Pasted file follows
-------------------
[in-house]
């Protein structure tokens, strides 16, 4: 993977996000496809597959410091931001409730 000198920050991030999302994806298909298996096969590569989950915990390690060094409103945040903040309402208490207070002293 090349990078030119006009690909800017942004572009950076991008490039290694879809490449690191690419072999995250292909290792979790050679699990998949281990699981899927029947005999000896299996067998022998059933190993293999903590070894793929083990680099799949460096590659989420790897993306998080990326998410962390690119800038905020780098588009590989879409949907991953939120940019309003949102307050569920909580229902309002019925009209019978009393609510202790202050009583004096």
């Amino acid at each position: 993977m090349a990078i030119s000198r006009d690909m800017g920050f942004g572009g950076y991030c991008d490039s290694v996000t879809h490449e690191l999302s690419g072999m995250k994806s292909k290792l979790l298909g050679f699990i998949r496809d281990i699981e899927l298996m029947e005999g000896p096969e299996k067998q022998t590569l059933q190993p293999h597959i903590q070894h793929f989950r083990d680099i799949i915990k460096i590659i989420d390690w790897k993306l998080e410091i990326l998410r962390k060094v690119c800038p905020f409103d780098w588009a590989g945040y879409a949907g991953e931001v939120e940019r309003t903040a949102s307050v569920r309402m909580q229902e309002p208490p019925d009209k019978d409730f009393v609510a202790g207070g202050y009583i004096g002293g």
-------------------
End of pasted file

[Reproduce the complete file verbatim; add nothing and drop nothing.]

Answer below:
[in-house]
């Protein structure tokens, strides 16, 4: 993977996000496809597959410091931001409730 000198920050991030999302994806298909298996096969590569989950915990390690060094409103945040903040309402208490207070002293 090349990078030119006009690909800017942004572009950076991008490039290694879809490449690191690419072999995250292909290792979790050679699990998949281990699981899927029947005999000896299996067998022998059933190993293999903590070894793929083990680099799949460096590659989420790897993306998080990326998410962390690119800038905020780098588009590989879409949907991953939120940019309003949102307050569920909580229902309002019925009209019978009393609510202790202050009583004096």
């Amino acid at each position: 993977m090349a990078i030119s000198r006009d690909m800017g920050f942004g572009g950076y991030c991008d490039s290694v996000t879809h490449e690191l999302s690419g072999m995250k994806s292909k290792l979790l298909g050679f699990i998949r496809d281990i699981e899927l298996m029947e005999g000896p096969e299996k067998q022998t590569l059933q190993p293999h597959i903590q070894h793929f989950r083990d680099i799949i915990k460096i590659i989420d390690w790897k993306l998080e410091i990326l998410r962390k060094v690119c800038p905020f409103d780098w588009a590989g945040y879409a949907g991953e931001v939120e940019r309003t903040a949102s307050v569920r309402m909580q229902e309002p208490p019925d009209k019978d409730f009393v609510a202790g207070g202050y009583i004096g002293g």